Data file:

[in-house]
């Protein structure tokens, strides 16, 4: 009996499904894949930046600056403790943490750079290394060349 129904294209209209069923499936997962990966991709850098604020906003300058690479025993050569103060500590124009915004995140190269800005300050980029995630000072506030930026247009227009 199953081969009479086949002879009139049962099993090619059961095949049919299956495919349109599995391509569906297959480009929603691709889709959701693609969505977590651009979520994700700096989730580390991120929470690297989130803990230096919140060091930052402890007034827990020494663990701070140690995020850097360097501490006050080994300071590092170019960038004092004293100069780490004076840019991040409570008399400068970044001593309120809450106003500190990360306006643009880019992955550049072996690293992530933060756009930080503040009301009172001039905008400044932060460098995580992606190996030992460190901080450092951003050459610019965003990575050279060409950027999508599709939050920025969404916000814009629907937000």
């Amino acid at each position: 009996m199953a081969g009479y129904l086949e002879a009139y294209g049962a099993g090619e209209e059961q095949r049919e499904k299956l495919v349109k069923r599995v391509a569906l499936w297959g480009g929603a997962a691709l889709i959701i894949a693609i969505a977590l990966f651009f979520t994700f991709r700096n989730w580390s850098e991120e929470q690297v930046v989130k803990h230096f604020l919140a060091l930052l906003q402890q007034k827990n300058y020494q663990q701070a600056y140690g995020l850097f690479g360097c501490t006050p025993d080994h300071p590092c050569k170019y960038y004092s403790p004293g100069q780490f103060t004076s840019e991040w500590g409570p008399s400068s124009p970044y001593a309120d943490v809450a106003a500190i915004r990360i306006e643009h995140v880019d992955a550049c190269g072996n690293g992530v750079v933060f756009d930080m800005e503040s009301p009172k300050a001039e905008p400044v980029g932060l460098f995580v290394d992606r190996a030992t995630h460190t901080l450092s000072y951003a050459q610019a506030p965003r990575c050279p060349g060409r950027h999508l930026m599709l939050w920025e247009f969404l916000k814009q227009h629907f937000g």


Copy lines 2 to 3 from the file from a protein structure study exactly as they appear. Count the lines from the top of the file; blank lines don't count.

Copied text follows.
């Protein structure tokens, strides 16, 4: 009996499904894949930046600056403790943490750079290394060349 129904294209209209069923499936997962990966991709850098604020906003300058690479025993050569103060500590124009915004995140190269800005300050980029995630000072506030930026247009227009 199953081969009479086949002879009139049962099993090619059961095949049919299956495919349109599995391509569906297959480009929603691709889709959701693609969505977590651009979520994700700096989730580390991120929470690297989130803990230096919140060091930052402890007034827990020494663990701070140690995020850097360097501490006050080994300071590092170019960038004092004293100069780490004076840019991040409570008399400068970044001593309120809450106003500190990360306006643009880019992955550049072996690293992530933060756009930080503040009301009172001039905008400044932060460098995580992606190996030992460190901080450092951003050459610019965003990575050279060409950027999508599709939050920025969404916000814009629907937000």
């Amino acid at each position: 009996m199953a081969g009479y129904l086949e002879a009139y294209g049962a099993g090619e209209e059961q095949r049919e499904k299956l495919v349109k069923r599995v391509a569906l499936w297959g480009g929603a997962a691709l889709i959701i894949a693609i969505a977590l990966f651009f979520t994700f991709r700096n989730w580390s850098e991120e929470q690297v930046v989130k803990h230096f604020l919140a060091l930052l906003q402890q007034k827990n300058y020494q663990q701070a600056y140690g995020l850097f690479g360097c501490t006050p025993d080994h300071p590092c050569k170019y960038y004092s403790p004293g100069q780490f103060t004076s840019e991040w500590g409570p008399s400068s124009p970044y001593a309120d943490v809450a106003a500190i915004r990360i306006e643009h995140v880019d992955a550049c190269g072996n690293g992530v750079v933060f756009d930080m800005e503040s009301p009172k300050a001039e905008p400044v980029g932060l460098f995580v290394d992606r190996a030992t995630h460190t901080l450092s000072y951003a050459q610019a506030p965003r990575c050279p060349g060409r950027h999508l930026m599709l939050w920025e247009f969404l916000k814009q227009h629907f937000g």